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Abstract: Complicating cherished assumptions about film biography, the fifties, and female spectatorship, "I Want to Live!" finds male
filmmakers identifying with a female protagonist in opposition to the male institutions of the media and the law in a work
that aligns melodrama with realism.
Abstract: Exploring the erotics of baiting in "Suddenly, Last Summer" (1959), this essay examines the figural links among madness, cannibalism,
sodomy, lobotomy, the talking cure, and visual and narrative structure in the film. It questions the political and erotic
stakes involved in the film's use of the spectacle of gay male sex as a disruption to its narrative of a psychoanalytic cure
and as a fuel and figure for cinematic absorption.
Abstract: Writers/directors Robert Townsend and Keenan Ivory Wayans both use a strategy of self-directed stereotypes in "Hollywood Shuffle"
and "I'm Gonna Git You Sucka," their initial contributions to the surge of African American feature filmmaking that came out
of Hollywood in the late 1980s. Wayans attacks stereotyping as process, presented by the media as a means of conceptualizing
the world, whereas Townsend attacks specific, individually expressed stereotypes more than the process of stereotyping itself.
If using self-directed stereotypes is accepted as a valuable contribution to a developing aesthetic of African American cinema,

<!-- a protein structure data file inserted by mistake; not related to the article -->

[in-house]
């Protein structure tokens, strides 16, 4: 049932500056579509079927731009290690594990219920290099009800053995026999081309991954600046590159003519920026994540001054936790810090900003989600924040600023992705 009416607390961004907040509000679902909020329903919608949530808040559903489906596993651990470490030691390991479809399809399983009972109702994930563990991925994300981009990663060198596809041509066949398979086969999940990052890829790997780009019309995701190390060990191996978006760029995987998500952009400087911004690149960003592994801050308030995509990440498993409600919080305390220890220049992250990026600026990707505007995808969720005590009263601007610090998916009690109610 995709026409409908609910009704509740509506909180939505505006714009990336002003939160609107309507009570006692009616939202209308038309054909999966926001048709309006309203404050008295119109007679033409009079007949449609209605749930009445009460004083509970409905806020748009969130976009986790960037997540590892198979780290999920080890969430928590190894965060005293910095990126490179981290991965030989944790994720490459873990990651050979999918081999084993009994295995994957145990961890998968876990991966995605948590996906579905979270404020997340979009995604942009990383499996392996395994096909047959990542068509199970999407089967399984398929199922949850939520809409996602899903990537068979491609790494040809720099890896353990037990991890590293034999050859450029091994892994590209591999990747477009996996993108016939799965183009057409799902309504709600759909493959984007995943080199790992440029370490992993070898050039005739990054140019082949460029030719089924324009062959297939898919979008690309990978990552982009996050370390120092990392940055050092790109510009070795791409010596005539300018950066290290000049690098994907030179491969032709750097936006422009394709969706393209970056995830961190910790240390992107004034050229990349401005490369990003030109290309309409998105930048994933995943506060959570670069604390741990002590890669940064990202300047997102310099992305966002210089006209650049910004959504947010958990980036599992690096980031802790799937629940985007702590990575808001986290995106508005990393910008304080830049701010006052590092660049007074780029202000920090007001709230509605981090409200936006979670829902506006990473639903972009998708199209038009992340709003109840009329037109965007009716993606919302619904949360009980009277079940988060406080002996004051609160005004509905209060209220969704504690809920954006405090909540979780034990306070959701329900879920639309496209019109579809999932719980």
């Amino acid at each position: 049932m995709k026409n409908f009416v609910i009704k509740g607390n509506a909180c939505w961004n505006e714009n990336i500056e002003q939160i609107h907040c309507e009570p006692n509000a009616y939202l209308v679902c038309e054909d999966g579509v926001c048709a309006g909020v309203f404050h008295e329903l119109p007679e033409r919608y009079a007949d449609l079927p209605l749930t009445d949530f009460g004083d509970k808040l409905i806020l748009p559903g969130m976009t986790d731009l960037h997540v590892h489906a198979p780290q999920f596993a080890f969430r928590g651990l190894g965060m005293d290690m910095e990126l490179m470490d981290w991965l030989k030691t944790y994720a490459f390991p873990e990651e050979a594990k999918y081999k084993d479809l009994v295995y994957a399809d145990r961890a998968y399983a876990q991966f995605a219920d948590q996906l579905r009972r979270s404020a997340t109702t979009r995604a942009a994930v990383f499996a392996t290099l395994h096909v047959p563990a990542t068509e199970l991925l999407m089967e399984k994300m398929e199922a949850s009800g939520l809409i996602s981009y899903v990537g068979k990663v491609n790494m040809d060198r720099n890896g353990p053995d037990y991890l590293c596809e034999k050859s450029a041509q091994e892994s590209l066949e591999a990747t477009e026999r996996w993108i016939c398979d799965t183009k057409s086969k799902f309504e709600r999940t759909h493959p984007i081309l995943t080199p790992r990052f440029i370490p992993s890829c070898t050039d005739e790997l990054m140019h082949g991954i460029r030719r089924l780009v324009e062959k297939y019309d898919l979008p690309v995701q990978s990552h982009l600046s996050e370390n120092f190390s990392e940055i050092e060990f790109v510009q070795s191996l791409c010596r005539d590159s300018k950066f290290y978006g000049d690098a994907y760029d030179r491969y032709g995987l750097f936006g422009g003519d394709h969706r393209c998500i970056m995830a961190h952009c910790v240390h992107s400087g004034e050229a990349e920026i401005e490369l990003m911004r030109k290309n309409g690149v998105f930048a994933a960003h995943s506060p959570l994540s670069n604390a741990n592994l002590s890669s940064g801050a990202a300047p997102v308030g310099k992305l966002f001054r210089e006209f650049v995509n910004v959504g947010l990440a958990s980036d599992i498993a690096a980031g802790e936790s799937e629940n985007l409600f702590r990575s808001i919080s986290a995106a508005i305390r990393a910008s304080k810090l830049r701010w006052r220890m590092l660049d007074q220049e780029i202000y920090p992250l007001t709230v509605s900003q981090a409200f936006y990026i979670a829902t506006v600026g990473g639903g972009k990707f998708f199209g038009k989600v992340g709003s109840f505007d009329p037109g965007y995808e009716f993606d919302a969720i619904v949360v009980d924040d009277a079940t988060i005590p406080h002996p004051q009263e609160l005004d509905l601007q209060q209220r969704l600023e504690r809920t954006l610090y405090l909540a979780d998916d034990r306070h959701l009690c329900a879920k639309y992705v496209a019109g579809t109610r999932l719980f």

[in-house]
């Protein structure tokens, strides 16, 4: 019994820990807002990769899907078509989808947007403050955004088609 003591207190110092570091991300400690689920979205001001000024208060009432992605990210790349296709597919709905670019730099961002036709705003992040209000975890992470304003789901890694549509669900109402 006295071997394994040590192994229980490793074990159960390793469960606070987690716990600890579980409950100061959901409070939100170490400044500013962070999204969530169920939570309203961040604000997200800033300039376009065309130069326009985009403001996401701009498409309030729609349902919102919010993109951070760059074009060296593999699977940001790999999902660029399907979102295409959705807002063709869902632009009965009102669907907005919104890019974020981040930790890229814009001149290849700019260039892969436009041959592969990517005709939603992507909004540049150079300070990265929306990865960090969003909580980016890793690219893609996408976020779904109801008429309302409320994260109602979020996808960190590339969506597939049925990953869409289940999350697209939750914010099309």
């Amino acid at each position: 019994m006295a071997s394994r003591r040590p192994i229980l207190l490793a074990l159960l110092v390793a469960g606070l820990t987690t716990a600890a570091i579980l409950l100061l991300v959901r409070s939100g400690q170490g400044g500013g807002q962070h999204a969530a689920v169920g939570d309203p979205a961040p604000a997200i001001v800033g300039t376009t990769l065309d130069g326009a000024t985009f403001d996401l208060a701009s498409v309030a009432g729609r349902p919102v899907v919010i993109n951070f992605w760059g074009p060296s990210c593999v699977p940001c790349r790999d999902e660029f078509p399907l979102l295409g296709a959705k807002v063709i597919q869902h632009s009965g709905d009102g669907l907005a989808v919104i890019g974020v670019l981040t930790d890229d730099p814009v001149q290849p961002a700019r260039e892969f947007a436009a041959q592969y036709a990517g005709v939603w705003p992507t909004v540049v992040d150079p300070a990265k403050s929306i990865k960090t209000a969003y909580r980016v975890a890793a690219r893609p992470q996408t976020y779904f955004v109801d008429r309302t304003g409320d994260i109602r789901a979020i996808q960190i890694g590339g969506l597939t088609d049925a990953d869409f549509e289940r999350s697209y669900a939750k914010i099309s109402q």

then what do these two films tell us about differences in how the strategy may be employed?
Abstract: This essay examines the ways in which two important recent narrative feature films by British women directors, "Bhaji on the
Beach" and "Welcome II the Terrordome," challenge conceptions of "black" British filmmaking, cultural identities, and racial
Abé Mark Nornes
Abstract: British documentary filmmaker and author Paul Rotha had a great influence on filmmakers in prewar Japan. In fact, translations
of his book "Documentary Film" were the "Bible" for both militarist and leftist documentarists and critics. Various translations
of Rotha's book, however, displayed the marks of self-imposed censorship or misreading and changed his socialist leanings
into support for the imperial state of Japan. Such cross-cultural discourse allowed the Rotha volume to become the site of
politicized thought in the Japanese film community.
Robert Lang, Greg Martino